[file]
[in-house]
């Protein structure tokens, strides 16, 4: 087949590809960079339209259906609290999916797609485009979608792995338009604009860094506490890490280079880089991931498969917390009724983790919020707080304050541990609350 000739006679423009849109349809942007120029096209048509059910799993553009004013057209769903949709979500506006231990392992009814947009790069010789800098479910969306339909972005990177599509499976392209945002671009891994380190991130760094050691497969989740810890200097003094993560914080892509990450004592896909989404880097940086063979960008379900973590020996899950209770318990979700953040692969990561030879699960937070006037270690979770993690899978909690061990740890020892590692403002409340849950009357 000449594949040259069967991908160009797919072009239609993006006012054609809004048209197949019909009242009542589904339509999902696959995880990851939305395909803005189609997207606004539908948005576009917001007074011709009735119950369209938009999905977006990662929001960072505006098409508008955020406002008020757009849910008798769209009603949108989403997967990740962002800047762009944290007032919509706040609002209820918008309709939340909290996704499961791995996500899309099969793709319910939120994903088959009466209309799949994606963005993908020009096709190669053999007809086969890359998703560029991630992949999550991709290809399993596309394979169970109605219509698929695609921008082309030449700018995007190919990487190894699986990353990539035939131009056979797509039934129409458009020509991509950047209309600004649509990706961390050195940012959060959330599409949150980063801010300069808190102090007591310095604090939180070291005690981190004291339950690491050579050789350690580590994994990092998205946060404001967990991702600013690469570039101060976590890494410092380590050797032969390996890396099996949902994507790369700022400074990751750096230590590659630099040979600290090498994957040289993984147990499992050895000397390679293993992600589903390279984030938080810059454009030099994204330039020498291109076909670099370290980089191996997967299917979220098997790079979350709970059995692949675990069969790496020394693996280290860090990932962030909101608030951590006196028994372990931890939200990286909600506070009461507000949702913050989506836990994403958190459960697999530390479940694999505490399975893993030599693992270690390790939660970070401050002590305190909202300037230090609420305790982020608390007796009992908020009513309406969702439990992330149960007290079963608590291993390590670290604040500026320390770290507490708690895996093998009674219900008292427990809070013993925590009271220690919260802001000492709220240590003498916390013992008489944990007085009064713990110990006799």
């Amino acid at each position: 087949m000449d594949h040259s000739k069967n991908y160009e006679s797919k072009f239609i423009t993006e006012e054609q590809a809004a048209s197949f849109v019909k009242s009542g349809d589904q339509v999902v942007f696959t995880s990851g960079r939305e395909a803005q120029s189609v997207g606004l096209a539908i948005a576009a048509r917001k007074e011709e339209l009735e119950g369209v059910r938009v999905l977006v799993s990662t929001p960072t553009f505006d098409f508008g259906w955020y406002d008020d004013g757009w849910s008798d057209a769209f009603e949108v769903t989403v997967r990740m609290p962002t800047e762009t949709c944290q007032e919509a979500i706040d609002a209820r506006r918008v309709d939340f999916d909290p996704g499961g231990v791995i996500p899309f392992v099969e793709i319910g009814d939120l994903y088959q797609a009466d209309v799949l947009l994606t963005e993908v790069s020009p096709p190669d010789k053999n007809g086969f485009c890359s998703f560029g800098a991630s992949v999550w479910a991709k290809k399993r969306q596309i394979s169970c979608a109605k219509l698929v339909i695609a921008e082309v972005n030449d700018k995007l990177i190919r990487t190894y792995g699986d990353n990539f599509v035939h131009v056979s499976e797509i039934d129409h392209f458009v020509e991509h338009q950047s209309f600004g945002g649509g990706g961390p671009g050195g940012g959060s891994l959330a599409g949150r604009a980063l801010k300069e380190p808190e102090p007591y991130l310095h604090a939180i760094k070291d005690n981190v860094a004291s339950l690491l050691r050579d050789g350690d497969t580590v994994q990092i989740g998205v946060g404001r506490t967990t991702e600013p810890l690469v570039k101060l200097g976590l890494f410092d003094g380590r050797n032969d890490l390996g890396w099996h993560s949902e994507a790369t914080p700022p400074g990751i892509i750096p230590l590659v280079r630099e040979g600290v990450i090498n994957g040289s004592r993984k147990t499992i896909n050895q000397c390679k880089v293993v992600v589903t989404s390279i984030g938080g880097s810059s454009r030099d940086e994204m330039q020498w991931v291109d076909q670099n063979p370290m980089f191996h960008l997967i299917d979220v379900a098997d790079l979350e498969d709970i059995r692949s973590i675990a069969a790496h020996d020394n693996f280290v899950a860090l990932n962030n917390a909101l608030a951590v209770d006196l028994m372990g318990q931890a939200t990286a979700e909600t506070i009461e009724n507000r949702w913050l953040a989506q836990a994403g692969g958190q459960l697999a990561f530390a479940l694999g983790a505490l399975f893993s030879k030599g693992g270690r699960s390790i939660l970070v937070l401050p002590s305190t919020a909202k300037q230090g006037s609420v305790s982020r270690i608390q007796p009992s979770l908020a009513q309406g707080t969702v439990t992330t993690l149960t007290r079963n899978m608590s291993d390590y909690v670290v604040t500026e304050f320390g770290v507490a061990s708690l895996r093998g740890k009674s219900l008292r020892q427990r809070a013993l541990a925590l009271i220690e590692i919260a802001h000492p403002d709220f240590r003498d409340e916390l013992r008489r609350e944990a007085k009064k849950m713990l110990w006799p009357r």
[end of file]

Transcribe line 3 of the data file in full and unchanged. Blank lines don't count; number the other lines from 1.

């Amino acid at each position: 087949m000449d594949h040259s000739k069967n991908y160009e006679s797919k072009f239609i423009t993006e006012e054609q590809a809004a048209s197949f849109v019909k009242s009542g349809d589904q339509v999902v942007f696959t995880s990851g960079r939305e395909a803005q120029s189609v997207g606004l096209a539908i948005a576009a048509r917001k007074e011709e339209l009735e119950g369209v059910r938009v999905l977006v799993s990662t929001p960072t553009f505006d098409f508008g259906w955020y406002d008020d004013g757009w849910s008798d057209a769209f009603e949108v769903t989403v997967r990740m609290p962002t800047e762009t949709c944290q007032e919509a979500i706040d609002a209820r506006r918008v309709d939340f999916d909290p996704g499961g231990v791995i996500p899309f392992v099969e793709i319910g009814d939120l994903y088959q797609a009466d209309v799949l947009l994606t963005e993908v790069s020009p096709p190669d010789k053999n007809g086969f485009c890359s998703f560029g800098a991630s992949v999550w479910a991709k290809k399993r969306q596309i394979s169970c979608a109605k219509l698929v339909i695609a921008e082309v972005n030449d700018k995007l990177i190919r990487t190894y792995g699986d990353n990539f599509v035939h131009v056979s499976e797509i039934d129409h392209f458009v020509e991509h338009q950047s209309f600004g945002g649509g990706g961390p671009g050195g940012g959060s891994l959330a599409g949150r604009a980063l801010k300069e380190p808190e102090p007591y991130l310095h604090a939180i760094k070291d005690n981190v860094a004291s339950l690491l050691r050579d050789g350690d497969t580590v994994q990092i989740g998205v946060g404001r506490t967990t991702e600013p810890l690469v570039k101060l200097g976590l890494f410092d003094g380590r050797n032969d890490l390996g890396w099996h993560s949902e994507a790369t914080p700022p400074g990751i892509i750096p230590l590659v280079r630099e040979g600290v990450i090498n994957g040289s004592r993984k147990t499992i896909n050895q000397c390679k880089v293993v992600v589903t989404s390279i984030g938080g880097s810059s454009r030099d940086e994204m330039q020498w991931v291109d076909q670099n063979p370290m980089f191996h960008l997967i299917d979220v379900a098997d790079l979350e498969d709970i059995r692949s973590i675990a069969a790496h020996d020394n693996f280290v899950a860090l990932n962030n917390a909101l608030a951590v209770d006196l028994m372990g318990q931890a939200t990286a979700e909600t506070i009461e009724n507000r949702w913050l953040a989506q836990a994403g692969g958190q459960l697999a990561f530390a479940l694999g983790a505490l399975f893993s030879k030599g693992g270690r699960s390790i939660l970070v937070l401050p002590s305190t919020a909202k300037q230090g006037s609420v305790s982020r270690i608390q007796p009992s979770l908020a009513q309406g707080t969702v439990t992330t993690l149960t007290r079963n899978m608590s291993d390590y909690v670290v604040t500026e304050f320390g770290v507490a061990s708690l895996r093998g740890k009674s219900l008292r020892q427990r809070a013993l541990a925590l009271i220690e590692i919260a802001h000492p403002d709220f240590r003498d409340e916390l013992r008489r609350e944990a007085k009064k849950m713990l110990w006799p009357r």